Matt’s View: Dimbleby getting inked suggests tattoos have jumped the shark

David Dimbleby

David Dimbleby - Credit: Archant

David Dimbleby is 75 years old, presents the BBC’s Question Time series and has anchored the corporation’s election coverage for more than 30 years.

He is now also the proud owner of a scorpion tattoo, which he had engraved onto his shoulder as part of a new documentary series, Britain and the Sea. Viewers, will, er, see, Dimbleby getting inked up on Sunday as he investigates how tattoo art was first introduced to the UK in the late 18th century.

“You are only old once. I have always wanted a tattoo. I thought I might as well have it done now. It’s a dream come true for me,” Dimbleby told the Radio Times

“I thought it was wimpish having it just drawn on and I needed to man up. It’s sitting on my shoulder ready to attack my enemies”.

Quite who David’s enemies are that need to be repelled is unclear (Jeremy Paxman? John Humphries?) but if it truly is a life-long ambition of his to get a tattoo then fair enough.

Personally I’m fairly ambivalent when it comes to tattoos: I’ve never had the urge to get one done, and like most forms of art there are good and horrifically bad ones. I do wonder what the world will look like in 50 years time when there are a load of pensioners walking around with full sleeves and celtic signs on their necks. You suspect that what once looked good on young, taut, skin will not be so impressive on saggy arms covered in liver spots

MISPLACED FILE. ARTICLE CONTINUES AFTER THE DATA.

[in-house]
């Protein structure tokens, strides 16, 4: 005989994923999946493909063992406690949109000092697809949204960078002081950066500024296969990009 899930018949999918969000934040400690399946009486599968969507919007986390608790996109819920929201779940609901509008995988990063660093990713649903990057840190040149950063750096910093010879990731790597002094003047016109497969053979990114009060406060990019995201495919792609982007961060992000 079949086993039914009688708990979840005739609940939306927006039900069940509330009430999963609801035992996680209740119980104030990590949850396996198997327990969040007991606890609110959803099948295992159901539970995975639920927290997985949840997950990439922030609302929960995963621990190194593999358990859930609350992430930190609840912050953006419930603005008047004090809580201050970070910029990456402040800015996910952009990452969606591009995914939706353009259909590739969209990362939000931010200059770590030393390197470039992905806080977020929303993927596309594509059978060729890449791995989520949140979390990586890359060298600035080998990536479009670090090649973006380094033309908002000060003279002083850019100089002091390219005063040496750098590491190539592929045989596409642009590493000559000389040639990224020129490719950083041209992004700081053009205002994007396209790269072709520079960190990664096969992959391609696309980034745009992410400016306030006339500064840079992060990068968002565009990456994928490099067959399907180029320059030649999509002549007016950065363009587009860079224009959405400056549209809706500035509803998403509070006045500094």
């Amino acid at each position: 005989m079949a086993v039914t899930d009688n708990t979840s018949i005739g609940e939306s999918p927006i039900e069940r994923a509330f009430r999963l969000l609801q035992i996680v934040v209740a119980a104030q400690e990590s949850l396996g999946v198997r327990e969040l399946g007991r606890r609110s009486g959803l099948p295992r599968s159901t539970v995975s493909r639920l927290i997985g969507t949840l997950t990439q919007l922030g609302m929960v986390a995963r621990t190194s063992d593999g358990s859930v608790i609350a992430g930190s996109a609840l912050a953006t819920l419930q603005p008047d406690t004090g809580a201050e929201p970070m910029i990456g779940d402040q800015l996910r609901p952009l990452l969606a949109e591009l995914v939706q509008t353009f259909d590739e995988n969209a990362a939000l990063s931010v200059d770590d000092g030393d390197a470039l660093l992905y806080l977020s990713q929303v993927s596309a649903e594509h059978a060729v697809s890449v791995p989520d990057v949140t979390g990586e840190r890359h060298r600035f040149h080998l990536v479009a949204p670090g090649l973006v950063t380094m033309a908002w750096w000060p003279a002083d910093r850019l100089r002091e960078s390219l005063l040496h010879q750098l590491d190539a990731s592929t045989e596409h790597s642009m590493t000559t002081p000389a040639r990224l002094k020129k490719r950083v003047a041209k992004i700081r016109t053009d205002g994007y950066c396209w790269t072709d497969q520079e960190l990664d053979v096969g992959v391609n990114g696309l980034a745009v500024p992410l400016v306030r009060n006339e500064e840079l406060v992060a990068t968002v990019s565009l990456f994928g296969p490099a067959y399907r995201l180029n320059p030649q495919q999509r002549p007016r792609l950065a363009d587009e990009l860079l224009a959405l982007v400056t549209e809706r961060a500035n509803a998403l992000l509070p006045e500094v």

But when one of the biggest symbols of the establishment gets inked, I think it’s time to consider whether tattoos have, like Fonzy in Happy Days, jumped the shark.

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What’s next? The Queen revealing she’s got massive angel wings on her back? Cliff Richard dropping in at his local parlour and demanding an image of barbed wire be wrapped around his arm?

An act that was once seen as one of defiance is now about as rebellious as owning a toaster: in fact, anyone who has been to a swimming pool or gym recently will confirm that those of us whose skin is unblemished are probably now in the minority.

It will be interesting to see whether the trend for heavy tattooing is here to stay or if it will prove to be a passing phases.

If it’s the latter, then I suspect they’ll be a lot of laser tattoo removers getting very rich.